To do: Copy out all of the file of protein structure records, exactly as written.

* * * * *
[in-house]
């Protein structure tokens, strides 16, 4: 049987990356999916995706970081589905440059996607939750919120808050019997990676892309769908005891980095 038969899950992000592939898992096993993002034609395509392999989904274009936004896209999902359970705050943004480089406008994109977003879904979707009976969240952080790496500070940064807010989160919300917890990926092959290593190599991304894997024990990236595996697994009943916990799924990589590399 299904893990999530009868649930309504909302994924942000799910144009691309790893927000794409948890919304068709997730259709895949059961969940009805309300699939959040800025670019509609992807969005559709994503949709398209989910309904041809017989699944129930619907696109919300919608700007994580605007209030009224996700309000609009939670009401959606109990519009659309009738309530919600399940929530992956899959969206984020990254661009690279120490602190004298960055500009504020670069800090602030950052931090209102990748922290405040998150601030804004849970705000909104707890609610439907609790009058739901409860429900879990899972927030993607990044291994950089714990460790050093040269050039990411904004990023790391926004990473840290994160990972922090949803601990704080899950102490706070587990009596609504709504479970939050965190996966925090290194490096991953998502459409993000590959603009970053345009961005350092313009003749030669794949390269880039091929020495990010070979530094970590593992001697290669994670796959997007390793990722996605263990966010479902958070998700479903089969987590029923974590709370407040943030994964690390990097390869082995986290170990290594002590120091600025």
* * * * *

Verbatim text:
[in-house]
């Protein structure tokens, strides 16, 4: 049987990356999916995706970081589905440059996607939750919120808050019997990676892309769908005891980095 038969899950992000592939898992096993993002034609395509392999989904274009936004896209999902359970705050943004480089406008994109977003879904979707009976969240952080790496500070940064807010989160919300917890990926092959290593190599991304894997024990990236595996697994009943916990799924990589590399 299904893990999530009868649930309504909302994924942000799910144009691309790893927000794409948890919304068709997730259709895949059961969940009805309300699939959040800025670019509609992807969005559709994503949709398209989910309904041809017989699944129930619907696109919300919608700007994580605007209030009224996700309000609009939670009401959606109990519009659309009738309530919600399940929530992956899959969206984020990254661009690279120490602190004298960055500009504020670069800090602030950052931090209102990748922290405040998150601030804004849970705000909104707890609610439907609790009058739901409860429900879990899972927030993607990044291994950089714990460790050093040269050039990411904004990023790391926004990473840290994160990972922090949803601990704080899950102490706070587990009596609504709504479970939050965190996966925090290194490096991953998502459409993000590959603009970053345009961005350092313009003749030669794949390269880039091929020495990010070979530094970590593992001697290669994670796959997007390793990722996605263990966010479902958070998700479903089969987590029923974590709370407040943030994964690390990097390869082995986290170990290594002590120091600025």